Making Amends with no Expectations

Step 9 of the twelve steps of Alcoholics Anonymous says:


I am still working the steps, even though it may seem like I have stalled at step 9.  I haven’t.  But I am taking my time with it, because it is no easy task.  Step 8 has us make a list of the people who we have harmed and become willing to make amends to them all.  Step 9 asks us to use that list and to actually go to those people and make amends, unless it would be harmful.  That’s where I am…stuck somewhere between willingness and action.  This isn’t my first time through the steps, so I have done step 9 a few times.  And I continue to practice the maintenance steps (10, 11, 12) on a daily basis, so now when the necessity for an amends comes up, I do it right away…no procrastinating, and life is so much better when I do that.  So the amends list  I am working on now is short, but difficult.  They are the people who have been on my list since the beginning, but they are the ones whom I haven’t been ready to address.  I feel ready now, and my sponsor agrees that it is time, so I am doing it – cleaning up my side of the street, with no expectations of the outcome.  It’s still a scary prospect, but it will be a relief to have it done.

I think that the hardest part of making amends is not having expectations of what the other person’s response will be.  Over the last couple of years, when I have done step 9, I have had people react in different ways.  Some have hugged me, thanked me for talking to them and relationships have been made stronger, some have expressed their own amends to me for whatever their part in it was, some have completely ignored my attempts to take responsibility for my actions, some remained angry.   I have to be ok with whatever the outcome is.  I have to remember that I am not to focus on what the other person says, does, feels.  Step nine is about me taking responsibility for how I harmed someone, and trying to make it right.  Acceptance or rejection on the other person’s part should be none of my concern.  If only it were that easy.

The amends I am working on will all be done by letter, because those left on my list no longer want to speak to me.  My sponsor is going over everything I write and making suggestions and keeping me focused on exactly what it is I need to say.  My inclination is to take on the responsibility for every bad thing that has happened…I blame myself for just about everything.  So it’s extremely helpful to have someone look at what I am feeling and writing and say, “nope, this part isn’t your deal,” or “this sounds a little bit like begging, you don’t have to do that.”  It’s about recognizing my part, verbalizing to the other person that I realize how I harmed them, and doing what I can to make it right (if that is even a possibility).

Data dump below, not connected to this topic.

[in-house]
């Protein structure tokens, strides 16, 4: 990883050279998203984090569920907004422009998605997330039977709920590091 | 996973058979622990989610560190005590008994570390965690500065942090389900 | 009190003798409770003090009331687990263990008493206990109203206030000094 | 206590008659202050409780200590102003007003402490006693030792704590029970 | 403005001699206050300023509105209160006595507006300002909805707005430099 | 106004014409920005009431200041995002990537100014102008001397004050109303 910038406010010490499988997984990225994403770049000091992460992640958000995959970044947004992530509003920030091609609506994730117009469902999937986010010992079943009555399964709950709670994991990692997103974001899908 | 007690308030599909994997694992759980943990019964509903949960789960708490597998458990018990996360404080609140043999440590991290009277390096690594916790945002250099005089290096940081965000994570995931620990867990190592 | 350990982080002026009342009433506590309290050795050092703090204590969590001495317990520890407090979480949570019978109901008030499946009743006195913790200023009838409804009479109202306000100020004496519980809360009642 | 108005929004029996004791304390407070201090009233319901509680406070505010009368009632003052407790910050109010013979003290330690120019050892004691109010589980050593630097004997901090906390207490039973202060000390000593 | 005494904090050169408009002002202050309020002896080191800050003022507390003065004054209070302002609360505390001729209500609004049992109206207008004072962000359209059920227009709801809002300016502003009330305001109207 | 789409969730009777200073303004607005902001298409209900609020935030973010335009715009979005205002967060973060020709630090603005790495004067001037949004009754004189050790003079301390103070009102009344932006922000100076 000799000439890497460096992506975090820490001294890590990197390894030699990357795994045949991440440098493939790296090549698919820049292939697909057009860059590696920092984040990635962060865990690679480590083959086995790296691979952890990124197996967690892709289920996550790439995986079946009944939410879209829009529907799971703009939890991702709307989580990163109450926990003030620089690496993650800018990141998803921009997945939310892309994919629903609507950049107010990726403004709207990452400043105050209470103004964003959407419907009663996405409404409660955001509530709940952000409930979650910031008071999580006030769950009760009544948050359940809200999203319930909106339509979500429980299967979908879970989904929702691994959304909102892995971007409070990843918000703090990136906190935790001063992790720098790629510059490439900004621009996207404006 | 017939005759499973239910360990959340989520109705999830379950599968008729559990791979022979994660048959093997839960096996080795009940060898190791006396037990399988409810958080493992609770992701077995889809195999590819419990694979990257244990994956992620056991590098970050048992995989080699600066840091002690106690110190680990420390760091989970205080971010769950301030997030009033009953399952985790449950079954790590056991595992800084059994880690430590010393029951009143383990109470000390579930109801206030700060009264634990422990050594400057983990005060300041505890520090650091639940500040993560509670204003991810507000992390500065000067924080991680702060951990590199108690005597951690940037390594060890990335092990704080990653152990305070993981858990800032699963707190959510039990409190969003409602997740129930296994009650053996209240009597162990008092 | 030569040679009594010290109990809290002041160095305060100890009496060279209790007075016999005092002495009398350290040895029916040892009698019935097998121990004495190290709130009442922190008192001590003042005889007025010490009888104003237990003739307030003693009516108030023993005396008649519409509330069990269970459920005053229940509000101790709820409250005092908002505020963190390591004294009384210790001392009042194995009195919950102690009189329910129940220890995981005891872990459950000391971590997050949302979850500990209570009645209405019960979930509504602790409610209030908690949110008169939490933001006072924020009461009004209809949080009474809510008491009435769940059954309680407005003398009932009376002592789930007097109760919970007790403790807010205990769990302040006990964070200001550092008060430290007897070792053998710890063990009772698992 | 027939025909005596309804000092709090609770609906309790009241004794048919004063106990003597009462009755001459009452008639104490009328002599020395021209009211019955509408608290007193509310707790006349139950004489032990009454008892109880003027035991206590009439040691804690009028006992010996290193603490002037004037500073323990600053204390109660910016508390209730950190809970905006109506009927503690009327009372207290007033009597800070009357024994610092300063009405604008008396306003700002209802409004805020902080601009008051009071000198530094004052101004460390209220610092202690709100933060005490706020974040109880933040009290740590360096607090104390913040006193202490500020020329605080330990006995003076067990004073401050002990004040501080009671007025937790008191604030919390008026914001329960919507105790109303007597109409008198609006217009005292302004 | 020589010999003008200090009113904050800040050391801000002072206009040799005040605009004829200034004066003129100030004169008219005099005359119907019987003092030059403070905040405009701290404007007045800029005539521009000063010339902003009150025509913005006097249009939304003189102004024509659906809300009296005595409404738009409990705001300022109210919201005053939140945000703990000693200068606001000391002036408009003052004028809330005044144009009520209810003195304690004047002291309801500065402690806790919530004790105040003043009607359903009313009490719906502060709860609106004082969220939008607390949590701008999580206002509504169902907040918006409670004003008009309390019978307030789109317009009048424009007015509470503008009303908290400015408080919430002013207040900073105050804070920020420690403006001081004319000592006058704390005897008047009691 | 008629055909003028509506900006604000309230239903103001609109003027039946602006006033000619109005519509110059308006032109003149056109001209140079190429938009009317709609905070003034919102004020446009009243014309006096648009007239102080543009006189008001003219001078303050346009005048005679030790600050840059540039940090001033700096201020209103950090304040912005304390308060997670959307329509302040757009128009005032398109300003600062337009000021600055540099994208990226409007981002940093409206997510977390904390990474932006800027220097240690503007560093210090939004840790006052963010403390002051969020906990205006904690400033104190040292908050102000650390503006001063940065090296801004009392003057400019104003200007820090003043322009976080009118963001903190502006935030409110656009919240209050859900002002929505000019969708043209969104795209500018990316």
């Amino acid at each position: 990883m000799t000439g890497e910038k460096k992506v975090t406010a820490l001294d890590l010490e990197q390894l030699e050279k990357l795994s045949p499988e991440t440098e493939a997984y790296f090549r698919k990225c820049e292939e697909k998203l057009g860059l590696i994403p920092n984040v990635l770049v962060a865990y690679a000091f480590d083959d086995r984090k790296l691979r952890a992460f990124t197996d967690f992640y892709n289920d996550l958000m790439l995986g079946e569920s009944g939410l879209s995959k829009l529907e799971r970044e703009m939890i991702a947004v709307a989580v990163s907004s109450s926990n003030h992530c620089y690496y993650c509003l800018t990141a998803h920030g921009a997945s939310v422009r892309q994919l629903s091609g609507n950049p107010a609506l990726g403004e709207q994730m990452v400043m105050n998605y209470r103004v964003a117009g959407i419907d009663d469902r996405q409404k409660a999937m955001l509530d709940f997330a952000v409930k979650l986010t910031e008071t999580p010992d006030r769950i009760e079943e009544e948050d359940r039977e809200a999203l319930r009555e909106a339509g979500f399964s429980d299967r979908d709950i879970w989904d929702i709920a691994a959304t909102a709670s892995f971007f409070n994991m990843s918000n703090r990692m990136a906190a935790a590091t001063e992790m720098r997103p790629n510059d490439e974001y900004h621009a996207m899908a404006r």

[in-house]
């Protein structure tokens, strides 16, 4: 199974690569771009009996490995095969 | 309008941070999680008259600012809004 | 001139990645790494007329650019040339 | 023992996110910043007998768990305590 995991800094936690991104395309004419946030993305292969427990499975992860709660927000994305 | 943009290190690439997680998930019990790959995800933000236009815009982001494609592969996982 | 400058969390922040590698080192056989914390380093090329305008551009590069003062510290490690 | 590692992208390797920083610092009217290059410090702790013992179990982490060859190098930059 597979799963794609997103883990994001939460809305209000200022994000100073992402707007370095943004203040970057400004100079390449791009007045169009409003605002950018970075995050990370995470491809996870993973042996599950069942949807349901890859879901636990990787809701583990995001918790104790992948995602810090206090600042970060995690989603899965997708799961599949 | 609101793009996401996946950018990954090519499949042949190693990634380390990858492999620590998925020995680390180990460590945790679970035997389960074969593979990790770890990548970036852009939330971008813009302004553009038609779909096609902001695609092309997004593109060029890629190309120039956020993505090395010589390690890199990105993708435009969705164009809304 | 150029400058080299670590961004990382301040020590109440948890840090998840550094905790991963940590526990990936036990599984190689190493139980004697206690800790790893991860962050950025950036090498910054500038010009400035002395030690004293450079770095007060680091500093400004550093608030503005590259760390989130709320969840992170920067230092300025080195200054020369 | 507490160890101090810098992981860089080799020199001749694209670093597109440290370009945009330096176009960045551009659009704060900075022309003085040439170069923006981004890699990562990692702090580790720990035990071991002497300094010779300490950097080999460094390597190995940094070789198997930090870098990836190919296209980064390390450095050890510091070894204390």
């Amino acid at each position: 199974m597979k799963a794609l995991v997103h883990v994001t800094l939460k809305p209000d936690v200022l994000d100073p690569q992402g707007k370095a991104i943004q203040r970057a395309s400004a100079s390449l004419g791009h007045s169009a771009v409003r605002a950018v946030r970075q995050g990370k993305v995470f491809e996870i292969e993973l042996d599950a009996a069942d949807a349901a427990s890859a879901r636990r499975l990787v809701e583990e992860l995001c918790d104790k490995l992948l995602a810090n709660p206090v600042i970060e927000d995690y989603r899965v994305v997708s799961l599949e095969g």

9th step promisesWhile I have no idea what, if any, responses I will get to my amends letters, I do know that writing and sending them will bring me relief.  Knowing that I have done the best I can to make things better – staying sober being the biggest thing – is what will lead me to feeling the fulfillment that the 9th Step Promises guarantee.  I know that these promises do come true, I’ve seen it time and time again in the rooms of AA.  Doing a thorough 9th step changes people, it strengthens them in their life and their program.  I want what they have, so I am going to do what they did.  I will let you know how it goes.





5 thoughts on “Making Amends with no Expectations

  1. sending love…
    those last few are a bitch!
    Please do let us know how it goes, but grateful for the reminder that even this has to be done to keep us sober…

  2. Still work in progress for me – I’ve struggled with the “injury” bit. I did one classic in my first flush of programme enthusiasm and told a guy who hardly knew me how I’d had the massive resentment against him, but it was ok now I was better about it. He was bemused. As I left that meeting and walked away with every step I realised he never needed to know in the first place! DOH! I hope it didn’t injure him – having made such a hash of it I decided to let sleeping dogs lie. One big one for me is an old friend, who I introduced to his second wife. Now I did that with all the wrong intentions. Their marriage failed. I saw him on a train, thought, 10 years or so are under the bridge now. I sat next to him and said hello. I was about to say sorry. I started the sentence but could just see utter hatred in his eyes. His reply before I’d even started was short – two words second one “off”. That hurts, he won’t even hear me out but I can’t ever expose him to those feelings again he did look distraught …. so hard.
    It took 8 years with my daughter but then when she told me that it was alright my heart soared – however then she told me what life was like with an alcoholic Dad raging about the house. How she felt. I was so ashamed of how I made her feel. My ongoing amends to her and the others I really love in the world, is to stay sober and work the programme on a daily basis so they only experience the sober me today not the active alcoholic one

  3. I’ve been doing a bit of this lately too. The part about being ok with whatever the outcome is — that is a tough one. But thank you for writing this. Hit home.

  4. The very last amend I needed to make due to my drinking, was accepted with a big hug!
    It had been weighing on my mind, and I was so happy I could tell her I was so sorry I put her through my mess.

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